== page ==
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3 February, 2010

Is Carnival season…six tips for safety

Filed under: carnival,HIV,laws,online dating,TTAVP,violence — caiso @ 13:17

images courtesy Bohemia

Happy Carnival, family! Is winin season. Have real fun. But please do so safely. In blockin, in sexin, in drinkin, in drivin, in travellin, in leavin de party, in playin yuhself in public.

Welcome, too, to our foreign visitors. We’re proud of T&T’s reputation as the GLBT capital of the English-speaking Caribbean, where there’s no mob violence, little police harassment, a whole lot of social spaces, especially at Carnival, and certain people can walk down certain streets certain times in certain ways and not get bashed. But laws against homosexual sex are still on the books here (up to 25 years in jail, an HIV test, and listing in the sexual offender registry), even if they’re not usually used. And just like any other small place, public authorities and most police aren’t sympathetic to gay issues, individual attitudes vary, and you might be in trouble if you act “inappropriately”. So when you’re in public, pretend you’re in an ethnic or working class neighbourhood in your city; and listen to the natives.

Special warning: Over the past couple years an unacceptable number of us have found ourselves robbed, sometimes filmed in sexual poses, in some instances raped, and in a few cases killed by guys we met online, through A4A. These attacks were in people’s own homes as well as in strangers’ places, and not all were instant hookups. A few attacks have also happened as people left gay clubs. And Carnival is always a season of opportunity.

Unprotected – and unexpected – sex also happen quite a lot every Carnival. So make some plans. Guys: the chances the person you have sex with will be HIV+ are as high as 1 in 5; and he may not even know himself. You’ll find free condoms in most parties and events this season, but not necessarily lube and usually not dams. So walk with your stuff.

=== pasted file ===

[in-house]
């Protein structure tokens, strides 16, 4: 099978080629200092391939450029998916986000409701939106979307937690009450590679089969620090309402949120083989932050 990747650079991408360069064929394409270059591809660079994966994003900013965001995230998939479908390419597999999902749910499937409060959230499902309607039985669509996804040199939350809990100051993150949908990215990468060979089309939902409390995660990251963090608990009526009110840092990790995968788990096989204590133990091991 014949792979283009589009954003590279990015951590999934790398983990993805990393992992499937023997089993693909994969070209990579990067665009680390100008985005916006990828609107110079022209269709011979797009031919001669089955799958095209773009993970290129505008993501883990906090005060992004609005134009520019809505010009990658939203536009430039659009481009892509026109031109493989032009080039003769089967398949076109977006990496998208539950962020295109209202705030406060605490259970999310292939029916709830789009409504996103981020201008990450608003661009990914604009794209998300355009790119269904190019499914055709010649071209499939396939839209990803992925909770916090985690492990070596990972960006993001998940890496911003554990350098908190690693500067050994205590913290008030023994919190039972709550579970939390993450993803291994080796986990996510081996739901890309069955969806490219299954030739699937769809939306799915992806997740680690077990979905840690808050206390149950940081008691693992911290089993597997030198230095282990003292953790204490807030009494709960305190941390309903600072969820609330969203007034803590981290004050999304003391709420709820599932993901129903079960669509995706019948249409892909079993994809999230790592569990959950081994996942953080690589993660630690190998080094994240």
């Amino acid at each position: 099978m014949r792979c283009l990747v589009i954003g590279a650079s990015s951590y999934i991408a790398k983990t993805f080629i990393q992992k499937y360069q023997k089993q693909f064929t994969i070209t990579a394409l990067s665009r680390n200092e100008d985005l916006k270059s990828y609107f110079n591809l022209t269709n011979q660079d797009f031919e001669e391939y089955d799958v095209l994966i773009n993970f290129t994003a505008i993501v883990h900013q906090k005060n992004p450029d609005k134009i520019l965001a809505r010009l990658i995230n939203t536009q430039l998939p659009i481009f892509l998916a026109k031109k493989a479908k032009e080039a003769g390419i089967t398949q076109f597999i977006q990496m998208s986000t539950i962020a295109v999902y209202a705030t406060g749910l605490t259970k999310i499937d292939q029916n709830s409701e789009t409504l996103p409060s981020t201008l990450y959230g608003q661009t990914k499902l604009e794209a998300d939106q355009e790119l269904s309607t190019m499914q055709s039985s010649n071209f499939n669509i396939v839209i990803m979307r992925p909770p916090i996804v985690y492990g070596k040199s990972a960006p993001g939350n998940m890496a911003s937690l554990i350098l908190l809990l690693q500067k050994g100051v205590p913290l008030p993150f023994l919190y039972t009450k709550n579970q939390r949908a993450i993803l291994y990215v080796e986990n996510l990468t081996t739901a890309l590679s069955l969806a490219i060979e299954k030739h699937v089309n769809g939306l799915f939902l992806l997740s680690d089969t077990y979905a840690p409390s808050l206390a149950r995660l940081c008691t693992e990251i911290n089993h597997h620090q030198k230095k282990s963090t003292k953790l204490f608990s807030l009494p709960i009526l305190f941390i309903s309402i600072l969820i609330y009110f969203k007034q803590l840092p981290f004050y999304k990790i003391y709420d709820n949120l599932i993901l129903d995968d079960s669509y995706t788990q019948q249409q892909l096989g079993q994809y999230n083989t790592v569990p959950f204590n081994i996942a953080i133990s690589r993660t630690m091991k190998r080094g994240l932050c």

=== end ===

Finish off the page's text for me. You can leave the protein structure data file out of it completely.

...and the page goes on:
Here are six simple tips we hope you’ll remember throughout this season:

  • Talk about safety with each otherthink about safety for yourself
  • When you’re thirsty, sip
  • Start on the outside
  • Always tell somebody
  • If you get hurt, get help
  • Look out for each other

1. Talk about safety with each other. Think about safety for yourself. When you dress up, when you do up, when you do stuff, when you go out. Keep your friends safe. Just talk about it. Make safety a part of how you do Carnival.

2. When yuh tusty…Sip! When yuh real tusty is when you’s make de wuss decisions. So when yuh know yuh tusty, try an sip!

3. Start on the outside. If you are going to meet somebody you met online for the first time, consider doing so in a public place you are familiar with, where there are other people. Don’t agree to have them come to your residence, and don’t go to meet them somewhere strange. You can always decide to go somewhere else once things check out.

4. Always tell somebody. Make it a habit. Point out who you are leaving the party or the band with. Ask who knows them. Text somebody where you’re going. Text the licence plate. Call somebody to say you reached. Text to say you got back safely. Tell whoever you are going off with or you are going to meet that you have people who know who they are and where you are. Even if it’s not true. If they think you have nobody or that you’re ashamed to let anyone know, you become the best victim. If you really can’t tell anybody, make files: write the information down, text yourself.

5. If you become a victim, get help. Get medical care. If you’ve been raped, don’t hide it from the doctor. Ask for “PEP” (drugs that if administered quickly can prevent you from becoming HIV+). Talk and scream and cry about it with somebody you trust. Don’t suffer alone. Call the Carnival Safety Line at 857-7676 if you need to talk, you don’t know where to go for care, or if you’ve been mistreated by a service provider. We can’t answer 24/7, but we can call you back, we’ve helped other people, and we want to prevent people from getting hurt.

6. Look out for each other. Don’t abandon your friends. Encourage them to be responsible. But help them reach home safe when they don’t.

If you want to read more about ways to be safe, or suggest some: click here.

CAISO 2010: putting you at the centre

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